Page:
A California cannabis company has settled in a civil action regarding false advertising claims about its cannabidiol (CBD) products.
On Thursday, May 6, Sonoma County District Attorney Jill Ravitch announced a consumer protection false advertising law settlement against Cannacraft, Inc.
Deputy District Attorneys Matthew Cheever, Caroline Fowler, and David Kim prosecuted the case.
Under the settlement’s terms, Cannacraft must pay $250,000 in civil penalties, $25,000 in cy-près restitution, and $25,000 in investigative costs.
Sonoma-based Cannacraft will also be bound by an injunction for ten years.
“The Sonoma County District Attorney’s Office is proud to be part of this important Task Force that protects consumers from false and misleading advertising in the sale of food, drugs, and medical devices, including cannabis and CBD products,” says Ravitch. “We are committed to creating a level playing field in the licensed cannabis industry by treating it the same way as other industries, including prosecuting fair competition.”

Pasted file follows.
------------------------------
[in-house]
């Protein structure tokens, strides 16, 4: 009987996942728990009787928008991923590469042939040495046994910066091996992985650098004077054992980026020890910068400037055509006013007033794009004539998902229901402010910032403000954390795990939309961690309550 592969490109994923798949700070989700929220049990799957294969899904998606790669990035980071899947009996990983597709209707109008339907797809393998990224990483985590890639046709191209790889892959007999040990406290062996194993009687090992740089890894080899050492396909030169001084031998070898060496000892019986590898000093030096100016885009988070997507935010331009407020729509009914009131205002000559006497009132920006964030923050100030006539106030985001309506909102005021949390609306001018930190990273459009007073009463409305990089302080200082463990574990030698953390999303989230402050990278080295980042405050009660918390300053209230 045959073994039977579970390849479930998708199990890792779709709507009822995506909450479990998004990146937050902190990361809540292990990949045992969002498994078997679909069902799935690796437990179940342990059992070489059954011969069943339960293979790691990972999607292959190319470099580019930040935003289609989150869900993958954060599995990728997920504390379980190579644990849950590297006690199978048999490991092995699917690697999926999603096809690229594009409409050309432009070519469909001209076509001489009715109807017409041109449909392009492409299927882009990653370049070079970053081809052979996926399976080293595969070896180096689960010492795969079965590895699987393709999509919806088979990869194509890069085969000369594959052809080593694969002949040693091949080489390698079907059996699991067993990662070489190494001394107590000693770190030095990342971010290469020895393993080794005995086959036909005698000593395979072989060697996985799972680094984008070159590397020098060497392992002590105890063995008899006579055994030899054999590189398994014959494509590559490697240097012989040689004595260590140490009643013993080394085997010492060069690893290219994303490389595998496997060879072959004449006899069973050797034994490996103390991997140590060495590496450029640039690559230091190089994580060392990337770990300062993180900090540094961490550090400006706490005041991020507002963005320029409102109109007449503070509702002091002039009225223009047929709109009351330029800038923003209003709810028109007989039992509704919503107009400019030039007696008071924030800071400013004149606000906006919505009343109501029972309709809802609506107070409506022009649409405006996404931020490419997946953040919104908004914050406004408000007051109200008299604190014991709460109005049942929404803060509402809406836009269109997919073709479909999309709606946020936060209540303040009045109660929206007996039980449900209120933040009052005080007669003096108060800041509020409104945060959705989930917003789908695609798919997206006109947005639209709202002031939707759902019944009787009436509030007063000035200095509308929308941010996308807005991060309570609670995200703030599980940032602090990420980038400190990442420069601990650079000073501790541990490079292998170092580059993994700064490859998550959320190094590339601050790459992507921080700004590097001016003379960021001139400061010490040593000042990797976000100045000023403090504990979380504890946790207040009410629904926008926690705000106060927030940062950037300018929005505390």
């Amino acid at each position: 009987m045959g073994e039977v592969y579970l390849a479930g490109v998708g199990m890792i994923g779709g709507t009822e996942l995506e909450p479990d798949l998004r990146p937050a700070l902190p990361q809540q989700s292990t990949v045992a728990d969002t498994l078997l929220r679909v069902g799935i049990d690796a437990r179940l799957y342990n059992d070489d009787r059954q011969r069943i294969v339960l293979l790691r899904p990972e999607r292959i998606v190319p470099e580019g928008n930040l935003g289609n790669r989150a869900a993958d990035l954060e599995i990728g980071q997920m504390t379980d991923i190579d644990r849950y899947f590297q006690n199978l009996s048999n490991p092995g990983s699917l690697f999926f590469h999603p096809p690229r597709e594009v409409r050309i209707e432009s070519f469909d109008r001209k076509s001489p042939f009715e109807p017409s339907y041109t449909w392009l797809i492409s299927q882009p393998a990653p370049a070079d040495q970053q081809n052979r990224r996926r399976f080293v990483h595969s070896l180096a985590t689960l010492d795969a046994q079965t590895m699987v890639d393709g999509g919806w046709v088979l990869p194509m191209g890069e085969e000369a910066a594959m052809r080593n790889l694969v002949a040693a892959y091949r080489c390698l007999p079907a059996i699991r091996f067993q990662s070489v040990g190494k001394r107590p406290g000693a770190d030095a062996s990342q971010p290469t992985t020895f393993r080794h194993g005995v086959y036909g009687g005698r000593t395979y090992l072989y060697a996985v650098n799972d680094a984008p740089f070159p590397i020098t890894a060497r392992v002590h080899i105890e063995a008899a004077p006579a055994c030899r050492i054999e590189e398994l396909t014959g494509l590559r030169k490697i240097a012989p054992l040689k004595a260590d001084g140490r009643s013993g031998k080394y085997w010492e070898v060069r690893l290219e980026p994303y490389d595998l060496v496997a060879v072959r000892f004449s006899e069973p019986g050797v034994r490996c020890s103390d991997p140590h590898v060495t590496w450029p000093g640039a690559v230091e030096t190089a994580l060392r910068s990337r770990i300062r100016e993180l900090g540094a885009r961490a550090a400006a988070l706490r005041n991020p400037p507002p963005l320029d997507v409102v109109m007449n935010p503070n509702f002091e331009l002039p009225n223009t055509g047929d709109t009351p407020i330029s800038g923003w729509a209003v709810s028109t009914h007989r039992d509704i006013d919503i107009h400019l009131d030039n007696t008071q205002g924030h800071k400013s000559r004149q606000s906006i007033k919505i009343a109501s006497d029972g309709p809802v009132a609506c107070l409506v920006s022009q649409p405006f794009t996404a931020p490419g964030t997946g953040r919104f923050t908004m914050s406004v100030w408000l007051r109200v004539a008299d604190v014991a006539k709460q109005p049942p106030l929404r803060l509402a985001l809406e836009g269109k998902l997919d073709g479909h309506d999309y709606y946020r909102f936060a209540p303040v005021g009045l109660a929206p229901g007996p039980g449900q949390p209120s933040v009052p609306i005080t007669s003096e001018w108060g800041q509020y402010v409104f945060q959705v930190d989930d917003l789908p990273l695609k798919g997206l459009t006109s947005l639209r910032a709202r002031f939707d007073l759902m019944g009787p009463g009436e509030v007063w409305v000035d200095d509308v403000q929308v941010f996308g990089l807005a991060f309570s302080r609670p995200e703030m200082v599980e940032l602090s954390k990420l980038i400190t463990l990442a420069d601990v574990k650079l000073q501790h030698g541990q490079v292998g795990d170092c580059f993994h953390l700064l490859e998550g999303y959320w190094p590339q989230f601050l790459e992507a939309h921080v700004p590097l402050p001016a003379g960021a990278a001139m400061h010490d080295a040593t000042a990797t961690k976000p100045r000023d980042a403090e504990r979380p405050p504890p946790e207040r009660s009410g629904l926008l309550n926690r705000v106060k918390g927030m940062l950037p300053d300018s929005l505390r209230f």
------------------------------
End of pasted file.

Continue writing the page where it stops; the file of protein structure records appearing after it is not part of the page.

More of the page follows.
A press release states that the Sonoma County District Attorney’s Office (SCDAO) reached the settlement as a member of the California Food, Drug, and Medical Device Task Force, which includes Alameda, Monterey, Marin, Napa, Santa Clara, Santa Cruz, Shasta, and Solano Counties.
The SCDAO filed the action on May 5, 2021, with Judge Thomas W. Willis entering the stipulated judgment.
The complaint centers around efficacy claims about Care by Design products at cbd.org that are unsubstantiated by competent and reliable scientific evidence.
“Cannabidiol can change gene expression and remove beta amyloid plaque, the hallmark of Alzheimer’s from brain cells,” states one of the claims.
“Scientific and clinical studies have shown that CBD could be therapeutic for many conditions, including chronic pain, cancer, anxiety, diabetes, epilipsy, rheumatoid arthritis, PTSD, sleep disorders, alcoholism, cardiovascular disease, antibiotic-resistant infections, and neurological ailments,” states another
According to the SCDAO, Cannacraft and its legal counsel were cooperative in implementing changes to its advertising and stipulated to the judgment without admitting to any liability.
The SCDAO previously obtained a stipulated judgment against Cannacraft in 2018 for $510,281 for environmental law violations surrounding the storage, handling, and disposal of hazardous materials used during product manufacturing.